Is the Senate scandal a supercharged change management tactic?
I’m appalled by the antics in Ottawa right now. They erode trust faster than a wave on a sandcastle. But I want to know why it’s happening.
Why did the Conservative government draw attention to Senate expenses now? They had to know about lax and unequally applied regulations. They had to know that funding improprieties would draw questions about why the majority party has not made good on a party platform to abolish the Upper House.
Despite the sensationalism, why the focus on relatively small potatoes? Contracts for F-35s are worth $25 billion over 20 years. Cancelled gas plants in Ontario are in the neighbourhood of $500 million. Those are big scandal dollars. In the case of the Senate expense scandal we’re talking about $90,000 – $100,000. The audit has to cost more than that.
We have to ask: Why would a political party do this to itself? Why would it throw its own appointees under a very public bus? No one looks good in this scenario.
Today a headline in the Globe and Mail read, “The Senate drama: So lacking in good guys, it must be a European movie.”
Is it entertainment? Is it fiction “inspired by true events”?
Initially I wondered: While we’re watching the drama unfold, what else is happening? Are the expense allegations, backroom deals and “he said-she said” political prestidigitation – slight of hand to divert attention from something bigger? What is the Senate expense scandal hiding? Is it designed to change a conversation? This is a government that has been masterful and ruthless in controlling its messaging from its first days as a minority government in Ottawa. There’s no reason to believe they would change their approach now.
Is Stephen Harper the Wizard of Oz behind the green curtain? Did he orchestrate the debate that has been raging for months? News reports are attracting crowds of Canadians around airport televisions. Office water coolers are buzzing with opinions. I’m all for public policy debate and interest in our political institutions. I think Canada needs far more of it, especially on constructive issues, but this feels off.
Then I remembered the first step of Kotter’s change management model: Establish a sense of urgency.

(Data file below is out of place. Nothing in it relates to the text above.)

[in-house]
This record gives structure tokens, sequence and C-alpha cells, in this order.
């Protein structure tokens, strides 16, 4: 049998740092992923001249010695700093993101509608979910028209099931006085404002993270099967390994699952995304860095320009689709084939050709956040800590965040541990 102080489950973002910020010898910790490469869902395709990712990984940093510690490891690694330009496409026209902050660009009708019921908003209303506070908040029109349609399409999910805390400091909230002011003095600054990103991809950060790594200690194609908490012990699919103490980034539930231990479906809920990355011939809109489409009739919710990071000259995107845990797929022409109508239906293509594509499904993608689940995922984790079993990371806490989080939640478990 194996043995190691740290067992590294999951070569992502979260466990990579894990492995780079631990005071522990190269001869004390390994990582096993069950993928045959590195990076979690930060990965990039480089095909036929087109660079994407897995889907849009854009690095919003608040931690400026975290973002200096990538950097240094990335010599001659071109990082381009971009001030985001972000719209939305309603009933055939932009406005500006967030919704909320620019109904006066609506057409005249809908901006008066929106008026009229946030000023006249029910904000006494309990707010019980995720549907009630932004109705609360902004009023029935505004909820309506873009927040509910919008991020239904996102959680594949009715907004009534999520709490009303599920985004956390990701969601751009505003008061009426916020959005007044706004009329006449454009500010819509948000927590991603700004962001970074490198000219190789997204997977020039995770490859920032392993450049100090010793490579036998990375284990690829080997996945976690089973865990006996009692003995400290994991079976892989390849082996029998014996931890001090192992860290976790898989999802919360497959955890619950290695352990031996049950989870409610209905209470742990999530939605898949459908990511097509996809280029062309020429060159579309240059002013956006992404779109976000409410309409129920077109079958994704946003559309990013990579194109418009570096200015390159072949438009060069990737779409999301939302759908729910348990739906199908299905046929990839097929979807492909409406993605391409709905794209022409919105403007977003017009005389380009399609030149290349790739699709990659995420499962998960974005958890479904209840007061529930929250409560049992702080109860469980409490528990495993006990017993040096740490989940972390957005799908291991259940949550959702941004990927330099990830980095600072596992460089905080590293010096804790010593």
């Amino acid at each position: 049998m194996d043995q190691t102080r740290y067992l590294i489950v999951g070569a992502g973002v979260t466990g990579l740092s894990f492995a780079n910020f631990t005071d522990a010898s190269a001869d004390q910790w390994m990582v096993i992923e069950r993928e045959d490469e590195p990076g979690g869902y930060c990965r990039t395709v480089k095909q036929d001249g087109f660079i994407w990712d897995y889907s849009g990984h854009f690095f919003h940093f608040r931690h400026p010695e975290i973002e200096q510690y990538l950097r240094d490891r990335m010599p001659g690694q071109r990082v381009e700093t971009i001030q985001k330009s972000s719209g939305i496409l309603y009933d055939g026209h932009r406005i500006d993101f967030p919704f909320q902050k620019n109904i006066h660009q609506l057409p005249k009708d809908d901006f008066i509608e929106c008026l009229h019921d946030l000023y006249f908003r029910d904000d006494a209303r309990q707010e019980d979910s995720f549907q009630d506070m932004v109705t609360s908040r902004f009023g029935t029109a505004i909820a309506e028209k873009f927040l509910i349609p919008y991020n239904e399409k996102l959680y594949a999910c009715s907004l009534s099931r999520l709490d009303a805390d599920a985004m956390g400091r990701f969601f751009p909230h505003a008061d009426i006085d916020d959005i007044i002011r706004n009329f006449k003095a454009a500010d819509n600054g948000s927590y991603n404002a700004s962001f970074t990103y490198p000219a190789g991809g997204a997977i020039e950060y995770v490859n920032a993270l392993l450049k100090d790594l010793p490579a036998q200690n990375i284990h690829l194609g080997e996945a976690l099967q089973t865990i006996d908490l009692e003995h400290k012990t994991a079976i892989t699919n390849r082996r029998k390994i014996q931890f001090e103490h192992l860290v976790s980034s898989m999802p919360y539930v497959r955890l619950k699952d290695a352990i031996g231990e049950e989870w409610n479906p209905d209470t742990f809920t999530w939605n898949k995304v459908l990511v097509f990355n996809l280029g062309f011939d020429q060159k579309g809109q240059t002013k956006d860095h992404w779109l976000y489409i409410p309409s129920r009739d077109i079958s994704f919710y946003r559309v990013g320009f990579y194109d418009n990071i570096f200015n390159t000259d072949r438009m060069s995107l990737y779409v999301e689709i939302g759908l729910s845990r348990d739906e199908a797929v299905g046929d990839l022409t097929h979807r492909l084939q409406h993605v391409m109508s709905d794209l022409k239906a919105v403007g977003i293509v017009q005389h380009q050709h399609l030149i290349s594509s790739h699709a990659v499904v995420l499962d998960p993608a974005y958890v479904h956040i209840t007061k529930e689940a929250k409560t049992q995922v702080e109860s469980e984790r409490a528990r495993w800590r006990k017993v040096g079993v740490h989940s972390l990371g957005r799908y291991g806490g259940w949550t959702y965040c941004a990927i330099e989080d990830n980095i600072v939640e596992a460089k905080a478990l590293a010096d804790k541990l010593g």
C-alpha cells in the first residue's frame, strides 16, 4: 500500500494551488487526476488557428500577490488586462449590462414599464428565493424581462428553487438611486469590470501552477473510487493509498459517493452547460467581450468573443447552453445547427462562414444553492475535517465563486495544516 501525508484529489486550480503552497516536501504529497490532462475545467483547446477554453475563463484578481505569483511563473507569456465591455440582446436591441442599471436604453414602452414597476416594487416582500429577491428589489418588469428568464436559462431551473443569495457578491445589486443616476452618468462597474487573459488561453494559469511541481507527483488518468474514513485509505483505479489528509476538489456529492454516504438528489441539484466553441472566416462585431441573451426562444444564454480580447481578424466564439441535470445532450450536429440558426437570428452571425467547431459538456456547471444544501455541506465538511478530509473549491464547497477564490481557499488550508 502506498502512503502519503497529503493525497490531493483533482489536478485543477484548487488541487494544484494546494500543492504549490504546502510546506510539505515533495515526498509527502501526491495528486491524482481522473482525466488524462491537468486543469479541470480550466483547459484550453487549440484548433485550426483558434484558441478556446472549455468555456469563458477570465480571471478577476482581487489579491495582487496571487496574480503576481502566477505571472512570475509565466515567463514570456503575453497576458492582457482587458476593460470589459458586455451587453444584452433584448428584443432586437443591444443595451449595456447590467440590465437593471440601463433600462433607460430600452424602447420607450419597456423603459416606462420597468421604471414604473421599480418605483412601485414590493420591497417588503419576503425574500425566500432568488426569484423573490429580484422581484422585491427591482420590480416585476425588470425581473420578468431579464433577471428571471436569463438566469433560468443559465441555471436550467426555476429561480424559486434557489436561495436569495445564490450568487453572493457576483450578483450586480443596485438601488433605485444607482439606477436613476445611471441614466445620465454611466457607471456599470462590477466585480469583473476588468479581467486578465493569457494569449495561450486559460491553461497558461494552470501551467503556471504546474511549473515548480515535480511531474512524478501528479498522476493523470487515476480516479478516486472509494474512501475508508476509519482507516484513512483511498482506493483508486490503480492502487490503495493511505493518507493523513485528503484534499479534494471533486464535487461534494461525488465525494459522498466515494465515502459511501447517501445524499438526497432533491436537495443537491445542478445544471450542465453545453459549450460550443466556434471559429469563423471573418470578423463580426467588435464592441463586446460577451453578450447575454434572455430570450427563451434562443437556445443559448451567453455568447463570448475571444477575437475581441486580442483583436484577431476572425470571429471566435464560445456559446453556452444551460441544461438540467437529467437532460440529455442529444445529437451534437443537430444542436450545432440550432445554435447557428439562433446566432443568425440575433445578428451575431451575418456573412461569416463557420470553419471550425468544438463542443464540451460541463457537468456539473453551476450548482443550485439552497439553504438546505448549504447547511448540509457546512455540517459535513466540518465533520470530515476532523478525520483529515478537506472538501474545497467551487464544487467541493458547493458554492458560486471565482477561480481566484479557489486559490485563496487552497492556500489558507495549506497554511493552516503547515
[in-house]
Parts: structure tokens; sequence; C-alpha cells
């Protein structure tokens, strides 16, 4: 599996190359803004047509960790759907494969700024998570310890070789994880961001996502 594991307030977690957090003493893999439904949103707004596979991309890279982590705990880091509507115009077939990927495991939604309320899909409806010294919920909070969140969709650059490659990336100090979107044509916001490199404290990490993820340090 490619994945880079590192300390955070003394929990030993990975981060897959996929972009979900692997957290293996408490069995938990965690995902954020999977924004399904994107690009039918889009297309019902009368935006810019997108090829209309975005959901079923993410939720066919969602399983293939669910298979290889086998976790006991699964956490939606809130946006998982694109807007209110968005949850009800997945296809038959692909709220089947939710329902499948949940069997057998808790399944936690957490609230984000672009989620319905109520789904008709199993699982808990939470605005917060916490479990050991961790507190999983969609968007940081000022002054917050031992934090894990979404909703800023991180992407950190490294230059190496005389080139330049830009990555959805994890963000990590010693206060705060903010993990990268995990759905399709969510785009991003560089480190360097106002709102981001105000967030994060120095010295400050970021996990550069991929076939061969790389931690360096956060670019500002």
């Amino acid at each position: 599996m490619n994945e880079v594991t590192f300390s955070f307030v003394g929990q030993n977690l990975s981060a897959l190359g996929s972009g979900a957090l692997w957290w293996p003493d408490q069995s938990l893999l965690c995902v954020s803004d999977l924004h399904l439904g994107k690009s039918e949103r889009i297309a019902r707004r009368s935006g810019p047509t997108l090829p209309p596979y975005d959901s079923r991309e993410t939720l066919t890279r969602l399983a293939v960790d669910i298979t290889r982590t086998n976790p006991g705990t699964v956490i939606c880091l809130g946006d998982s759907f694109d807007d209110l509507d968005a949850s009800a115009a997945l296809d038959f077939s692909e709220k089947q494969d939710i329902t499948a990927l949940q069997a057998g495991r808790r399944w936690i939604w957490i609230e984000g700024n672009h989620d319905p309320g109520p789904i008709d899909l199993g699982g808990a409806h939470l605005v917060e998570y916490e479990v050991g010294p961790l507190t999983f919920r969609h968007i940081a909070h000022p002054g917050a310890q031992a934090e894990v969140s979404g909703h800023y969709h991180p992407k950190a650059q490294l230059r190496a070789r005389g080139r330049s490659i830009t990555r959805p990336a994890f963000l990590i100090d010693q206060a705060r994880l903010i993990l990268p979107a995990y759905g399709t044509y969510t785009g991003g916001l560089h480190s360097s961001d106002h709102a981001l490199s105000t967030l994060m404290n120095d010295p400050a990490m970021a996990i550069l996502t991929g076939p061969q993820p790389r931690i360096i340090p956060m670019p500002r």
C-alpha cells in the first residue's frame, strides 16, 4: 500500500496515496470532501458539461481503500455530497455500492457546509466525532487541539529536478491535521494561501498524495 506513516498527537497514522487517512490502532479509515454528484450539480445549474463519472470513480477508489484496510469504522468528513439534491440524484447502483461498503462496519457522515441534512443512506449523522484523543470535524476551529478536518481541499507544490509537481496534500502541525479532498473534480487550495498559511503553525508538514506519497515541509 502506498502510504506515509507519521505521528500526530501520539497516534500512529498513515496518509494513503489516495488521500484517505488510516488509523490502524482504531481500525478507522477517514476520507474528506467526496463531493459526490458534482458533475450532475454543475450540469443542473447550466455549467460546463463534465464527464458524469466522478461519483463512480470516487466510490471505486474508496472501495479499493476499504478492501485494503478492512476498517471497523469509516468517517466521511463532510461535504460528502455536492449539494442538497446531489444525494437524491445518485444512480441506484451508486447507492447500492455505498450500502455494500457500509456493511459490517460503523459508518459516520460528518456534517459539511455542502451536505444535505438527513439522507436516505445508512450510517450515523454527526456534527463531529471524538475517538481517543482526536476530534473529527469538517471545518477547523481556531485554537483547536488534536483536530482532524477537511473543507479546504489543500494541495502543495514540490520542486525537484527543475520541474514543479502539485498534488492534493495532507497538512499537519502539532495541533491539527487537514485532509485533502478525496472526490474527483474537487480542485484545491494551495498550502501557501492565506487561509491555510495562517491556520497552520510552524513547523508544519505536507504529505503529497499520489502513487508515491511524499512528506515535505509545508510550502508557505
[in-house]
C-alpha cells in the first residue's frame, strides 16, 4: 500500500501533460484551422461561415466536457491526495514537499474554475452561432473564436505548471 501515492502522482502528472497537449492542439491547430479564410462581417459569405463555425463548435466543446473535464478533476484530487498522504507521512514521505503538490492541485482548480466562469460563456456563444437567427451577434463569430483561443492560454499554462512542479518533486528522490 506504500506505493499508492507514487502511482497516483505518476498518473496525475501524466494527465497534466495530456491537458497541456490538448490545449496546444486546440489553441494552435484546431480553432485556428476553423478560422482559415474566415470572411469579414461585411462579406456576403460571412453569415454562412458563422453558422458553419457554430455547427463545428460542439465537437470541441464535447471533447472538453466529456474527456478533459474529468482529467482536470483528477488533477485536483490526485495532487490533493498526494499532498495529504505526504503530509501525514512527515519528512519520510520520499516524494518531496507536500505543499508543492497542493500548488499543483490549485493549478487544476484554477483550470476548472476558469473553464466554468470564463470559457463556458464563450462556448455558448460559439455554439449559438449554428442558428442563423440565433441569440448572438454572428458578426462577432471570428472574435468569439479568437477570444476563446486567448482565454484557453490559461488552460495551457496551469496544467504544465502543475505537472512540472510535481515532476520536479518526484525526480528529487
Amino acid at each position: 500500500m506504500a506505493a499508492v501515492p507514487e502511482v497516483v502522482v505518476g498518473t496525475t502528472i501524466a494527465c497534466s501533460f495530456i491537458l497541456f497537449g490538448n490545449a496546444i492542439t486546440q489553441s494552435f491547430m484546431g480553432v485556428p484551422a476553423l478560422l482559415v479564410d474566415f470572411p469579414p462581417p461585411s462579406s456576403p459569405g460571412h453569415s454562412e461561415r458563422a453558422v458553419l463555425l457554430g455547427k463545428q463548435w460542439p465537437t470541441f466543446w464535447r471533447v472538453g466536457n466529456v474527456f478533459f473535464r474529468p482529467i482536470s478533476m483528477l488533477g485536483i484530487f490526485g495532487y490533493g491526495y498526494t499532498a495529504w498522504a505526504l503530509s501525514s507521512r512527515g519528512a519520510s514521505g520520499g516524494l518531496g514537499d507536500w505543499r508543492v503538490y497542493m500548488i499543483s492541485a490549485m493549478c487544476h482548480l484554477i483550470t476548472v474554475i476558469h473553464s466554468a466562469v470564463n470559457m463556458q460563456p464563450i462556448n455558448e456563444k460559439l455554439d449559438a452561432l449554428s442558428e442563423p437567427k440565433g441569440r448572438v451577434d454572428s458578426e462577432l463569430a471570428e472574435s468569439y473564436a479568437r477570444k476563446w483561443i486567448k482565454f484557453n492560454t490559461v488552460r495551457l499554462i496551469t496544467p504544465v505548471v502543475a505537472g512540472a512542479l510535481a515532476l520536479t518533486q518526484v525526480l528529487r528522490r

Is it possible that the Senate expense scandal is designed to spark public outrage over amounts that people can relate to? Then, the Conservatives could swoop in and communicate their vision for change, i.e., abolish or reform the Senate and build on the momentum.
Is it possible the accused Senators are collateral in a massive political drama/ communications tactic intended to manipulate Canadians? It wouldn’t be the first time that politicians created what psychologists call a “felt need for change.” In 1997, then minister of education and training, John Snobelen, was caught on video telling staff that “we need to create a crisis in education” to condition the electorate for major change. I’m sure other examples abound.
I don’t object to use of a proven change model. I’d argue it’s only ethical when it is an honest, transparent demonstration of compelling facts that move people to seek change. I applaud it if it prompts public policy debate that is about exploring ideas and not about tearing down people. I object when the “felt need” or “establishing a sense of urgency” is a red herring. I am outraged when the tactic erodes trust in our elected officials and in our institutions. The only possible bright side? People had to find out who their MP or Senator is and perhaps gave them a call or dropped them a line.
I hope I’m wrong. I’m not sure when I became such a cynic. For the record, I worked on Parliament Hill for years as a House of Commons page, a tour guide and a Parliamentary intern. I’m a fan of the Senate. The intent of the Upper Chamber is to represent regions and to balance the “representation by population” of the House of Commons. The Chamber of sober second thought is intended to introduce its own legislation and to study legislation sent to it from the House of Commons. Senators are not elected because the diverse group esteemed Canadians are supposed to tackle politically sensitive issues like euthanasia without the pressure of electoral cycles. But we’re being served a caricature of the worst stereotypes and it makes this girl wonder.